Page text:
Congressman Peter DeFazio talks democracy, term limits, youth activism in Solomont Speaker Series event

Congressman Peter DeFazio is pictured in 2008. Courtesy Wikimedia Commons

U.S. Congressman and Tufts alumnus Peter DeFazio, D-Ore, spoke about his work as the chair of the House Transportation and Infrastructure Committee and his time in Congress with Professor and Chair of the Department of Political Science Deborah Schildkraut as part of the Tisch College Solomont Speaker Series. DeFazio (A’69) has represented Oregon’s 4th Congressional District for 36 years and plans to retire at the end of his current term. Although originally scheduled to speak at Tufts in person, DeFazio joined the event via Zoom from his office because he recently tested positive for the COVID-19 virus.

After dropping an intended math major because one of the required classes met on Saturday morning, DeFazio studied political science and economics during his time at Tufts. In an interview with the Daily prior to the event, he described how his time at Tufts, especially the activist culture during the Vietnam War, played a critical role in shaping his understanding of public service. He added that his athletic pursuits at Tufts helped to prepare him for a career as a politician.

“I was a wrestler at Tufts,” DeFazio said. “It’s a one-on-one sport. You’re out there on the mat, and if you screw up, you screwed up. … It really prepared me in a lot of ways for politics; … A lot of stuff is debate, one-on-one. I didn’t take any debating courses, but I think wrestling kind of set me up for that, and I guess I had a natural talent.”

Considering the current, highly polarized state of American politics, DeFazio said youth activism is essential to meeting the political demands of our time.

“The key, to me, is youth activism,” DeFazio said. “You can’t just get overwhelmed by [politics], and if you can pick out targets that are achievable, get a couple of those down and then start showing a little success, it could multiply.”

After an introduction from Tisch College Dean Dayna Cunningham, Schildkraut and DeFazio had a wide-ranging discussion about civic engagement, congressional reform and the future of democracy.

Schildkraut asked DeFazio what advice he would give students who are civically engaged but may feel unsafe taking a public stance on a controversial issue.

“If you’re worried about the things that get thrown at you on social media, you’ve just got to …  develop thicker skin,” DeFazio said.

He emphasized again that youth activism is critical to bringing about change.

“If you have a real strong cause and you get together with other people, … they’re gonna be there to support you,” he added.

Schildkraut also asked DeFazio whether he thought term limits would be a beneficial or harmful reform to Congress. DeFazio responded that 36 years in Congress have provided him with the valuable knowledge of how to operate within dysfunctional bureaucracies and be the best public servant possible.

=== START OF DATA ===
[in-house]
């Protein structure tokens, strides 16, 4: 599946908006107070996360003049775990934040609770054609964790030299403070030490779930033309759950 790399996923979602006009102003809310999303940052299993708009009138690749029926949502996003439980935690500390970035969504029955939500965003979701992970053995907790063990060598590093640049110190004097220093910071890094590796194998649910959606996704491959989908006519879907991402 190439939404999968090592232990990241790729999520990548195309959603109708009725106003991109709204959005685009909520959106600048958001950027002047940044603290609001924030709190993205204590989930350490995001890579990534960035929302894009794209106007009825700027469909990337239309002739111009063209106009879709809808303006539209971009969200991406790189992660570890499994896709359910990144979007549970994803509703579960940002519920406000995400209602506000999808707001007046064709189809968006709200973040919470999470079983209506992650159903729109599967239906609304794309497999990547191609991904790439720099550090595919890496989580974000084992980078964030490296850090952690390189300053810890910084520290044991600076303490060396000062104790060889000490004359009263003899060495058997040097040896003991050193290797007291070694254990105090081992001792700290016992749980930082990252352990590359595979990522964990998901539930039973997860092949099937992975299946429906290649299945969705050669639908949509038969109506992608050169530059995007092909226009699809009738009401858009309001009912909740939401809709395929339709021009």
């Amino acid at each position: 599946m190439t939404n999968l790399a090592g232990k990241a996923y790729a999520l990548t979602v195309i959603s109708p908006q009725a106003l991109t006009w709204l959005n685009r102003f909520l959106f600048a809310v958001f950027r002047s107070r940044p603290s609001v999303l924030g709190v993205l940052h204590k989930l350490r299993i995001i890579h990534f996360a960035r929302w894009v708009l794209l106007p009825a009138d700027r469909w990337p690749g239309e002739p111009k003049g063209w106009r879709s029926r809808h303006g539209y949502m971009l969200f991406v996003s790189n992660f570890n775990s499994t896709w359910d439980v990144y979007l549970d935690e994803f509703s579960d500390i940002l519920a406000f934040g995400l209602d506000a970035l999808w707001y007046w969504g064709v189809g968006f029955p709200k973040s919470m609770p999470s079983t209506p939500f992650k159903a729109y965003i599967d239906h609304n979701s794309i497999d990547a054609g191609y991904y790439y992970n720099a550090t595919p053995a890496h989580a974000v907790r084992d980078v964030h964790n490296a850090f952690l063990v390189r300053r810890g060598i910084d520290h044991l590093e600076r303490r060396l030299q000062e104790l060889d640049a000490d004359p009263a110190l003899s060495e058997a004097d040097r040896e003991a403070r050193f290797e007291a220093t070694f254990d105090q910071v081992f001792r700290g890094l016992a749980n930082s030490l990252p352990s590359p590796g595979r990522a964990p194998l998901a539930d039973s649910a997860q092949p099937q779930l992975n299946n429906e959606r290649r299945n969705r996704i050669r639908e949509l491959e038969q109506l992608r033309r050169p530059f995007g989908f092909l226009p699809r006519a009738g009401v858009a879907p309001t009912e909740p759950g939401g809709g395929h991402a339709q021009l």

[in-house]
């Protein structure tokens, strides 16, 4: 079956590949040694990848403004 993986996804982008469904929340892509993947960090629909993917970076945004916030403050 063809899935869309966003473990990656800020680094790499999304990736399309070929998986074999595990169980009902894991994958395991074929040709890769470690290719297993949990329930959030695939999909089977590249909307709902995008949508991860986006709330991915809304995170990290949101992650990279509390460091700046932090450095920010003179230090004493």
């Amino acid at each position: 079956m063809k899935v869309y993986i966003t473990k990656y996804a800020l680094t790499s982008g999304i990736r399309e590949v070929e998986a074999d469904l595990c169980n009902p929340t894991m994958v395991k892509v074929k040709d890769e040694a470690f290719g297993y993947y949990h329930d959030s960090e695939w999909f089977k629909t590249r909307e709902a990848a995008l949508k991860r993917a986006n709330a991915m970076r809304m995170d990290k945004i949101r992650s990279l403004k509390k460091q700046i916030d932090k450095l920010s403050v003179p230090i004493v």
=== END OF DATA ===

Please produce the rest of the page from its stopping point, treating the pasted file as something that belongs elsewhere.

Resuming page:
“Term limits would totally empower the permanent government … and then replace good civil servants with [political action committees], and who’s going to know?” DeFazio said. “Term limits are every two years in the House of Representatives. You have to run for re-election. If you [do] a bad job, … you’re out.”

Instead of term limits, he called to reform the influence of PAC and corporate money in politics. He cited the Citizens United Supreme Court case, which reduced campaign finance restrictions, as being an incredibly destructive ruling.

Schildkraut asked DeFazio what actionable advice he would give people who want to help heal our democracy.

“Be kind to somebody every day,” DeFazio said. “Just make a difference. … Stay involved. Be engaged with your family, your community, your friends, your colleagues. There’s power in that.”

Although he acknowledged there are people whose minds are unchangeable, he said that it is important not to “paint” one’s opponents, particularly Trump supporters, as being all the same.

“Some of them are just desperate,” DeFazio said. “They’re concerned about their livelihood, their home, their kids, their family, their future. I always refer to politics as Maslow’s hierarchy of needs. You’ve got to address these things [at the bottom], which are very basic to humanity.”

Speaking with the Daily, DeFazio reflected on his time in Congress and what he will miss most about serving in public office.

“I’m never bored. [I’m] constantly stimulated,” he said. “It’s almost like being in a perpetual graduate course. … You’re always learning about things, and I try [to] work on diverse subjects,” DeFazio said. “So you know, I’ll miss some of that stimulation. I’m going to find other ways to do it.”


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